The North will not be given much thought as we await a Fine Gael/Fianna Fail/Green coalition

Posted By: May 06, 2020


Distributed to Congress by Irish National Caucus

 “‘Consensus’ is a code word, especially in Fine Gael circles, for a Unionist veto. They hadn’t the nerve to write ‘Unionist consent,’ but that’s what they mean in this passage. What has happened here is that Fine Gael first, then to their shame Fianna Fáil, have twisted the consent principle in the GFA into a Unionist veto on change.”—Brian Feeney.

Brian Feeney. Irish News. Wednesday, May 6, 2020.

So it looks as if there’s going to be a Fianna Fáil/Fine Gael/Green coalition in Dublin which – most of the time – will give a working majority of three.

It will be inherently unstable given that substantial numbers in all three parties are unhappy with their partners. It’s far from a done deal, but the pressure is on to settle the differences by June when by law money bills have to be voted through.

So far the major sticking point seems to be the Greens’ demand that CO2 emissions must be reduced by 7 per cent per year for the next few years. Senior Fine Gael figures, including Simon Coveney, are opposed to that. Micheál Martin is so desperate to be taoiseach that if you wonder what he will stand for, the answer is anything. The two civil war parties long ago agreed between themselves to go into coalition, and why not? After all Fianna Fáil has been propping up Fine Gael since people voted to get rid of them in 2016. Why not continue to do it?

Some of the younger, newly-elected Greens are determined to have some muscle put into the airy-fairy waffle in the Framework Document FF and FG cobbled together, particularly on health and housing, instead of just pushing “transformative” climate change measures. These may also hold up agreement. However, you can be sure one matter won’t detain the construction of the three-legged stool long – The North.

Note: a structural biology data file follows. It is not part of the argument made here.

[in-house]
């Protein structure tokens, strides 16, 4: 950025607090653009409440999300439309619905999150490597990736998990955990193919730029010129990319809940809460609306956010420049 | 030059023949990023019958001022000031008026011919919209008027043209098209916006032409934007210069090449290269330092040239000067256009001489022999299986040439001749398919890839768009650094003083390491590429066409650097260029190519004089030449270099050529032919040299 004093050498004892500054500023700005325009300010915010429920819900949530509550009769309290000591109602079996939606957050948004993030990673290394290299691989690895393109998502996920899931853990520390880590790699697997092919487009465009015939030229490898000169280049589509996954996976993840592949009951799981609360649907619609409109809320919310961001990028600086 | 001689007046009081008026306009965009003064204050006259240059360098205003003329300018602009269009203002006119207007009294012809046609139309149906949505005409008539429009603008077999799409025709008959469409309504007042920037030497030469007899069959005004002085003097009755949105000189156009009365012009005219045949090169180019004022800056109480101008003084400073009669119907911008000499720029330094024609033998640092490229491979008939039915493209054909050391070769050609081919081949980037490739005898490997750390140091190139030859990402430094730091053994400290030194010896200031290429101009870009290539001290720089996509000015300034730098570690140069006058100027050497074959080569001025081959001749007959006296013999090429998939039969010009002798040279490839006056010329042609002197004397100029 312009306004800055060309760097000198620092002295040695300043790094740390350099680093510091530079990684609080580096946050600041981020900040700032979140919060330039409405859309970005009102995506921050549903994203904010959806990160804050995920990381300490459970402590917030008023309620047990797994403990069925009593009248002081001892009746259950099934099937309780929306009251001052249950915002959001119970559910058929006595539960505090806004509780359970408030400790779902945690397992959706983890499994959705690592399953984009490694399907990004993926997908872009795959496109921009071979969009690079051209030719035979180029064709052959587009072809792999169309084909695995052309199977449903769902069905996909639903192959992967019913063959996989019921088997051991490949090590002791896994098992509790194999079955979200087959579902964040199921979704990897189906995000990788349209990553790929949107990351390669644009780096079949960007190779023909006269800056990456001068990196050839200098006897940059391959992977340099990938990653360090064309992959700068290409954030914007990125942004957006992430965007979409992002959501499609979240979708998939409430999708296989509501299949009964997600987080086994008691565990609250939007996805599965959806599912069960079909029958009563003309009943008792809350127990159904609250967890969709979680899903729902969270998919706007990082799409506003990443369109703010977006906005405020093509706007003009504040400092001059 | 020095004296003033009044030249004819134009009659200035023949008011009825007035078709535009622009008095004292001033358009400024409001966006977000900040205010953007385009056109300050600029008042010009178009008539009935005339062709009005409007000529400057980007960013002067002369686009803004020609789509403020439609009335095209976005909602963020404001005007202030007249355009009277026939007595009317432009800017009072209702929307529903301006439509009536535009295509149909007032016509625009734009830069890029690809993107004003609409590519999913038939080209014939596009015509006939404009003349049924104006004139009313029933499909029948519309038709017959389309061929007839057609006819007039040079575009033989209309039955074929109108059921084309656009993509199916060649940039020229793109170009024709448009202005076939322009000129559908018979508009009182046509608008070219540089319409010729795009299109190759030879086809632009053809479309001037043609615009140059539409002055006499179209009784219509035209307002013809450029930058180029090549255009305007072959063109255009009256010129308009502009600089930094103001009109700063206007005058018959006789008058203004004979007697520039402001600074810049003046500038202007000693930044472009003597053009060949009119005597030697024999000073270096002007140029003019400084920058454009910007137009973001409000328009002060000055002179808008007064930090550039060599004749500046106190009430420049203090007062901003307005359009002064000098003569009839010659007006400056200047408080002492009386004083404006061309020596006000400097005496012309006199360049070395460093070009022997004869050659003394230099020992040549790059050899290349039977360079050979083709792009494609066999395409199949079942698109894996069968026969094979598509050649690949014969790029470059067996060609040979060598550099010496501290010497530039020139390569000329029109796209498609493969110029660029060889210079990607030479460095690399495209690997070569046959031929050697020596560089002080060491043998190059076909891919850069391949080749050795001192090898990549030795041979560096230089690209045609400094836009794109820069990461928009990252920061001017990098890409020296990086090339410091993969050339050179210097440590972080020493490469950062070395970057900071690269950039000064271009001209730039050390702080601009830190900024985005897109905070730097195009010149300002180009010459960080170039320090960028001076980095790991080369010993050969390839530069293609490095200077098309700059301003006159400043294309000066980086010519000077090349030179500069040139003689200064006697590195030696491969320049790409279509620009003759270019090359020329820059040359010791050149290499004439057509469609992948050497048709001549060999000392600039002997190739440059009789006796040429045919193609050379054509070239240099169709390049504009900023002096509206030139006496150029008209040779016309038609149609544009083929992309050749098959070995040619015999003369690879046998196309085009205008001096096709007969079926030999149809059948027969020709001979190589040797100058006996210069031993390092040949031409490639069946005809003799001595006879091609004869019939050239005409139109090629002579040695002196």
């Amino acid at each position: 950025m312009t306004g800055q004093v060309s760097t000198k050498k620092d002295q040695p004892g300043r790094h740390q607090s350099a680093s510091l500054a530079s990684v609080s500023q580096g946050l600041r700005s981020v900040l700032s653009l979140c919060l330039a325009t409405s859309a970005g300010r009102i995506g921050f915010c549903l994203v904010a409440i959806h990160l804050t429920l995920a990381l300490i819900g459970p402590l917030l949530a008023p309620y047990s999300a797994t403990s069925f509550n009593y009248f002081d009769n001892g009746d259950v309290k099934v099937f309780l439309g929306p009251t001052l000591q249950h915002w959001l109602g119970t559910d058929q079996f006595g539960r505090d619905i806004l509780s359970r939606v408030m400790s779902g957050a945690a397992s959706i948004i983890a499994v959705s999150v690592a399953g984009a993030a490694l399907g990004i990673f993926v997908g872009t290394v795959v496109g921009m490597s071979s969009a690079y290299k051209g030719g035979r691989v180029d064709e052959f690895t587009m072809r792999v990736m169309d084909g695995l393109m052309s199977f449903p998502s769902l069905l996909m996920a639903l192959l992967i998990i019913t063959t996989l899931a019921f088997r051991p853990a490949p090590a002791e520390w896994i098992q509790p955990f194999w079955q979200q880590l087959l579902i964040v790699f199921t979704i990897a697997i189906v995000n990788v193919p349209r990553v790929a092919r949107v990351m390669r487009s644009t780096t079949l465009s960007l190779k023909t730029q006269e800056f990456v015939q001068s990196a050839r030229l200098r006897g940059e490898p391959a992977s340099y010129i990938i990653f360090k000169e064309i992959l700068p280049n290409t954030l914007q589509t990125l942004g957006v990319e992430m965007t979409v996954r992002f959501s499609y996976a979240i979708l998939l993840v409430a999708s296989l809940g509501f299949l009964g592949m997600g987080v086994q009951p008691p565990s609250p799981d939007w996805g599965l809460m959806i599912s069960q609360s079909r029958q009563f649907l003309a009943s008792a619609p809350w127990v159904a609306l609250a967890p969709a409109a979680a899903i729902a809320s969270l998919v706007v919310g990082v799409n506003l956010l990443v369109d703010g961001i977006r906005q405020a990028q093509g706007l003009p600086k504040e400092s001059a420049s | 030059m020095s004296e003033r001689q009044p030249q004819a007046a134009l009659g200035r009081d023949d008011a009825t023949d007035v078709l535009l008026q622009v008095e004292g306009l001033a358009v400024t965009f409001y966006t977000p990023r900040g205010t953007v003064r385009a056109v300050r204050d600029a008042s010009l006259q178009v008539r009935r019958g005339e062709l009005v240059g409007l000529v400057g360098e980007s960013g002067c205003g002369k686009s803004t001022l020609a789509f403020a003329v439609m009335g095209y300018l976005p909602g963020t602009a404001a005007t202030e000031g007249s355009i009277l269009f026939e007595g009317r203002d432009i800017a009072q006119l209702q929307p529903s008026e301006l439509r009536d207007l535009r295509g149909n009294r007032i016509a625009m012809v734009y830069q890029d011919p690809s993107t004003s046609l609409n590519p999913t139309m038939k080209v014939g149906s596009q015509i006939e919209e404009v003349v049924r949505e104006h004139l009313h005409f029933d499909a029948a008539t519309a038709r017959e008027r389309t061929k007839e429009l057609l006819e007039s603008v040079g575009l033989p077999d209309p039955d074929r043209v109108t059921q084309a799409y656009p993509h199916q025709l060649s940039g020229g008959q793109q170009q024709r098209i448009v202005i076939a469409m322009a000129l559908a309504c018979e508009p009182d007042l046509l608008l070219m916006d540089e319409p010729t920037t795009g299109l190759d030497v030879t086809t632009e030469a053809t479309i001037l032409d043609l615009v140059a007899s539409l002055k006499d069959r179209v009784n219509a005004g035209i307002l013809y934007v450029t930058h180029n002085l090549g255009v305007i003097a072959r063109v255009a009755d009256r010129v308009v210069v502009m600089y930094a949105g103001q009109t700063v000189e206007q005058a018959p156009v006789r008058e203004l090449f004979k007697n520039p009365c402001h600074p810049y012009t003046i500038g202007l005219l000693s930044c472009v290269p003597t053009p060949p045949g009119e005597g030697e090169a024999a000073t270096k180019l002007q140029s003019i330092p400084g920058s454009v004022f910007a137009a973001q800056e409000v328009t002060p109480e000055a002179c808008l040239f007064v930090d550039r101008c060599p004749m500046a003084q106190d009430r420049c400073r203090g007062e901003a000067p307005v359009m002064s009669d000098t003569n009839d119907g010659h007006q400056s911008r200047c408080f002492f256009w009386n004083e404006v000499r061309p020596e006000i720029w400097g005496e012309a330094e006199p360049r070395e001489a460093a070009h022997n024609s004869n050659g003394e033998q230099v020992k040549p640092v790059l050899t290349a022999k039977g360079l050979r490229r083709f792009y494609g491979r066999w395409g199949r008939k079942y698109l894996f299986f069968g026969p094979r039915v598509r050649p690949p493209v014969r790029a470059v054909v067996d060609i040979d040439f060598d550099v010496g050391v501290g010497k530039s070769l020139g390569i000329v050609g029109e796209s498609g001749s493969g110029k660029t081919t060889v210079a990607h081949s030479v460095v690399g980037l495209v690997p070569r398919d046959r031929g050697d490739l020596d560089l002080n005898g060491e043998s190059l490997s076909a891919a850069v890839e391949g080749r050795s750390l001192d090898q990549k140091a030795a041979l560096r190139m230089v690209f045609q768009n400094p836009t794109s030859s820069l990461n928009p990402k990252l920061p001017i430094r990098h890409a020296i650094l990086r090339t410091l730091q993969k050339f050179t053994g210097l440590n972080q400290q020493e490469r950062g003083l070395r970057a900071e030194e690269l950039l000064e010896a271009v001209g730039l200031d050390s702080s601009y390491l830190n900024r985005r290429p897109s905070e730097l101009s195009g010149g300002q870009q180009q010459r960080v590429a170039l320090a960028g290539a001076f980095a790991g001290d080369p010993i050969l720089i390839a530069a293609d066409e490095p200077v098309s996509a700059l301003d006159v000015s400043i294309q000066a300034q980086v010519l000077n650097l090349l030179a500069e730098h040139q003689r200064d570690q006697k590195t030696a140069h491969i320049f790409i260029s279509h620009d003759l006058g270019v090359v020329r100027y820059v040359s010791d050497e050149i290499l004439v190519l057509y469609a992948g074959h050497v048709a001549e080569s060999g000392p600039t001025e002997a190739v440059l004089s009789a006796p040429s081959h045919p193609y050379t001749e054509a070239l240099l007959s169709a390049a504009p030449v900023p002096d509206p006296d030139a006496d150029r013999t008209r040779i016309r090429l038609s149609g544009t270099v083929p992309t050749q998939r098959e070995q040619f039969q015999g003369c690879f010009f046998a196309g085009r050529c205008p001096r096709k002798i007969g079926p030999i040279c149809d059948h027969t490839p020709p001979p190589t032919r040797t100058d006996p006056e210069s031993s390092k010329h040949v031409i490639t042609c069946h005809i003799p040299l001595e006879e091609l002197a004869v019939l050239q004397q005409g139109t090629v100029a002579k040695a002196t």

For a start, none of the parties has mentioned this place [the North]since their dance commenced. It’s never been a matter of interest to the Greens even though a substantial proportion of their membership lives in The North. In the south the Greens are nicknamed “Fine Gael on bicycles”.

They’re fairly well heeled and largely urban based so the havoc their environmental plans will cause among farmers doesn’t matter too much to them.

So you can take it that the waffle about “a shared island” in the FF/FG Framework Document will be the policy on The North. What is it? The short answer is nothing. It’s taken straight from Fianna Fáil’s failed manifesto for the February election when they were stuffed. In case you’ve forgotten, and there’s no reason you shouldn’t have, they  intend setting up a talking shop in the Taoiseach’s Office “to work towards a consensus on a united island”. You’ve noticed, haven’t you, it’s now not a united Ireland. Probably a step too far for Fine Gael.

You may also have picked up another new word: “consensus”. They say “This consensus will be underpinned by the terms and institutions of the Good Friday Agreement [GFA]…”. The word consensus is nowhere in the GFA. For Fianna Fail, the so-called republican party, this is a major departure from traditional policy, perhaps at the insistence of Fine Gael, perhaps at the insistence of Micheál Martin. ‘Consensus’ is a code word, especially in Fine Gael circles, for a Unionist veto. They hadn’t the nerve to write “Unionist consent”, but that’s what they mean in this passage. What has happened here is that Fine Gael first, then to their shame Fianna Fáil, have twisted the consent principle in the GFA into a Unionist veto on change.

It’s a dangerous path to follow. The Conservative government began this notion in 2019 by inventing the need for Unionist consent to altering procedures in the Brexit Irish protocol. Michael Gove has absurdly been insisting on the need for cross-community consent in the current stand-off about a Belfast EU office. Strangely, although there was cross community consent for rejecting Brexit, that didn’t matter. Now, although there’s cross-community consent for a Belfast EU office, given that the majority of assembly members and parties support it, that doesn’t matter either. It has to be minority Unionist consent which is a perversion of the principles of the GFA.

Still, none of that will detain the negotiators in Dublin as they rush to get into the Cabinet.